Our children observe a world filled with advertising and emulate it in their graffiti. Are they responsible for not understanding that only certain people can dump branding on certain walls? Advertising is branding and expression of the company. Graffiti is self-branding and self-expression of the individual. Does that make it wrong?

Osaka advertising wall (foto by randomlogik)

Monkey See.

Melbourne Alleyways graffiti(foto by Gary Hayes)

Monkey Do.

If we don’t want the next generation to grow up mimicking us, we have to change our behaviours. Put glowing, self promotional garbage up on the walls, expect glowing, self promotional garbage to cover it. I know how hard it is to remove graffiti, even if you have a top shelf pressure washer from ToolsMaestro.com, this is why we need to address it at the root and change the game not the player.

And when it comes to online, it only increases. We will pay for those ads we have inflicted on our children since the late ’70s. How many millions of ads do you think they have seen? Ethical, informative advertising and information is one thing; spam graffiti banners and neons another. Let’s not even get started on the rubbish we mimic from TV and newspapers and magazines. Celebrity blogs are popular because we learned everything we know about media creation from New Idea and Who Weekly.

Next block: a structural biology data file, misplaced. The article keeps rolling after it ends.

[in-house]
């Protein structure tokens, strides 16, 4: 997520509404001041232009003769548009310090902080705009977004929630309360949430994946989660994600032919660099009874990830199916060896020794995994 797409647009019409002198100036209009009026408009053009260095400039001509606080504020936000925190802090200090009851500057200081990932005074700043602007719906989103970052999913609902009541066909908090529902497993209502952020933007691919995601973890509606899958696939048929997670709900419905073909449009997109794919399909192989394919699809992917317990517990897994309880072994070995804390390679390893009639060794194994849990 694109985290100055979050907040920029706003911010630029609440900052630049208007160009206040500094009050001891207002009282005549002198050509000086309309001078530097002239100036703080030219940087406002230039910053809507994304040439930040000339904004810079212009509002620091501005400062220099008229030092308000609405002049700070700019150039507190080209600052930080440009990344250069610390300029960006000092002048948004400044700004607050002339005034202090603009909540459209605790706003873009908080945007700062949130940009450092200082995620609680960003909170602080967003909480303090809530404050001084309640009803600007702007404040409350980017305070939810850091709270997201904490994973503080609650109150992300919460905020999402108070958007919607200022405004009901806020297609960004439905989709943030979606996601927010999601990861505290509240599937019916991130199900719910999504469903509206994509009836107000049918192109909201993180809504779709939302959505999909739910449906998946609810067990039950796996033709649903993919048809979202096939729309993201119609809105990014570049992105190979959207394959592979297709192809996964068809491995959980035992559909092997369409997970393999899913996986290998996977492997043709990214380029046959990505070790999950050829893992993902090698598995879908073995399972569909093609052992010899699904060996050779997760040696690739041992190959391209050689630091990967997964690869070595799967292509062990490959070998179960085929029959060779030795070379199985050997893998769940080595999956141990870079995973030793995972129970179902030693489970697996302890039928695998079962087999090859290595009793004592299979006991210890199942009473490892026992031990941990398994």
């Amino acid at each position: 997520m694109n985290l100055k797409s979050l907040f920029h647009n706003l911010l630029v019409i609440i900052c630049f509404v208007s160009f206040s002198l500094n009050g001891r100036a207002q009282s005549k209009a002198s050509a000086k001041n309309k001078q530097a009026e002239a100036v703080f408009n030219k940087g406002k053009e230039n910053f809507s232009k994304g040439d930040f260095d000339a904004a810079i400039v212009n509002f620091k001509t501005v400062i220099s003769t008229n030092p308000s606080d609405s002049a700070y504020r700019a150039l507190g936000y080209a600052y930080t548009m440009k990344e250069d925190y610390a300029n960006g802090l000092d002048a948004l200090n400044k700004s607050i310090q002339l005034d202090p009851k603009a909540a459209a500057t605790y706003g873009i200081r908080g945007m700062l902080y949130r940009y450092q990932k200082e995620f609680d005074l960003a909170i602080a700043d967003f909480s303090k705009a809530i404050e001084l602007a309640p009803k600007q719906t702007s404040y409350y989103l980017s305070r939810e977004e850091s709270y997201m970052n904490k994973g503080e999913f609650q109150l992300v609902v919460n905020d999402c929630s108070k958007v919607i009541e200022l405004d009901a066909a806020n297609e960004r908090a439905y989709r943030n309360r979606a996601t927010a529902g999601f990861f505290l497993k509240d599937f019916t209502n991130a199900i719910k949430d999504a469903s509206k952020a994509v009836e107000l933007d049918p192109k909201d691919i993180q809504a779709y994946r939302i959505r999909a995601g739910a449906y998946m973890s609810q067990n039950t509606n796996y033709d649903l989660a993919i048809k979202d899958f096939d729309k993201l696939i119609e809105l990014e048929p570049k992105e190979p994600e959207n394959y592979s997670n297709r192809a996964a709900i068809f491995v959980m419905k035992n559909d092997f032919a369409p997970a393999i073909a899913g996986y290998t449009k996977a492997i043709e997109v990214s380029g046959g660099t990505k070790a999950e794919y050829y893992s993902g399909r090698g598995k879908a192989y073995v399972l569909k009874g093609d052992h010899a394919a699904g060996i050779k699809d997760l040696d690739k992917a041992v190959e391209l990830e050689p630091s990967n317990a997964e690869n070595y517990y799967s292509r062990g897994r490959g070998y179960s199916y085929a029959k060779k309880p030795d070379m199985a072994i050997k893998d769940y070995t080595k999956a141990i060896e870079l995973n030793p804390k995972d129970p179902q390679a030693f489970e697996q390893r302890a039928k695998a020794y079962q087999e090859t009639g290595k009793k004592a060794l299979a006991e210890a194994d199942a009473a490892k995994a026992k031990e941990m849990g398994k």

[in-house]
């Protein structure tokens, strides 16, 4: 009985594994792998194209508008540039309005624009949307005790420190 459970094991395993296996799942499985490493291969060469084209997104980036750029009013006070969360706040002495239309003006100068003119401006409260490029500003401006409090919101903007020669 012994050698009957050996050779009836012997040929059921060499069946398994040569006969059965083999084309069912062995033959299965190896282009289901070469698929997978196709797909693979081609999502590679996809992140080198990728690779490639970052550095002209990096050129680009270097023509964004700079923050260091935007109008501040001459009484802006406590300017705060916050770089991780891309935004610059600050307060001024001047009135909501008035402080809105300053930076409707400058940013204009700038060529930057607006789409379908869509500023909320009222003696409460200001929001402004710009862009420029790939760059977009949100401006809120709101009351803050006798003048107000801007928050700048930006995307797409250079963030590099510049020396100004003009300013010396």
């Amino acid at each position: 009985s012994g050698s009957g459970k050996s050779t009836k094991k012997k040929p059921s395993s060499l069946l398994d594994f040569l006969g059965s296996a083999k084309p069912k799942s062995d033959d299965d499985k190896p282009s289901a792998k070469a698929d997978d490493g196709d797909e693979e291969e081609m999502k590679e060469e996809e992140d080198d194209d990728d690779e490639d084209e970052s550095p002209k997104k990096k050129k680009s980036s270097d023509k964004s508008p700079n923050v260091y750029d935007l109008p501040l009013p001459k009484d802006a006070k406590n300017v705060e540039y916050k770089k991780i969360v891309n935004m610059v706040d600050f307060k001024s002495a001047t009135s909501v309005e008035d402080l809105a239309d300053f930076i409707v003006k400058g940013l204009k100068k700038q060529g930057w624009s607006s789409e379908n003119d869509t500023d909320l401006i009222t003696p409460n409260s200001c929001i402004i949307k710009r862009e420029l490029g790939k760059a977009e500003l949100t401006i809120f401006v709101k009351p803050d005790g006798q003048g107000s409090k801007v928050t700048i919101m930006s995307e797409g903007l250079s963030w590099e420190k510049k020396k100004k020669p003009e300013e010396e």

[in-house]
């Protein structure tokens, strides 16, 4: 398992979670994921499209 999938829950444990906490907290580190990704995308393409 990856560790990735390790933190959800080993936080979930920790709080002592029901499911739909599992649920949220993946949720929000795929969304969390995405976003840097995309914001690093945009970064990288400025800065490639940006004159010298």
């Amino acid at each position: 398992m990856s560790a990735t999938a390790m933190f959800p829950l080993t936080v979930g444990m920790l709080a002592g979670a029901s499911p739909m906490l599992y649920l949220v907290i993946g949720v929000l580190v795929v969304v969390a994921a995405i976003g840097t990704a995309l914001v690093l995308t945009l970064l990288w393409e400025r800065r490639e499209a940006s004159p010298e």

Intriguing that councils are allowing graffiti walls in their domain now. I guess when you hired out public space for billboards and wall posters, to those that could afford it, you have to offer something to the community who are learning to become content creators and broadcasters.

I wonder what would’ve happened if we had put ‘art’ restrictions on banners and wall posters. Hung the equivalent of Michaelangelo and Van Gogh in public spaces? Beautiful environments that our teens could emulate? Or at least one’s that excite the public discussion “that’s not art! take it down! ” “yes it is, leave it up!”. When did we learn to become so dis-engaged from the world we are co-creating? Though I agree, some ads are beautiful, and traverse both art and advertising. Not Ken Done though. Heh.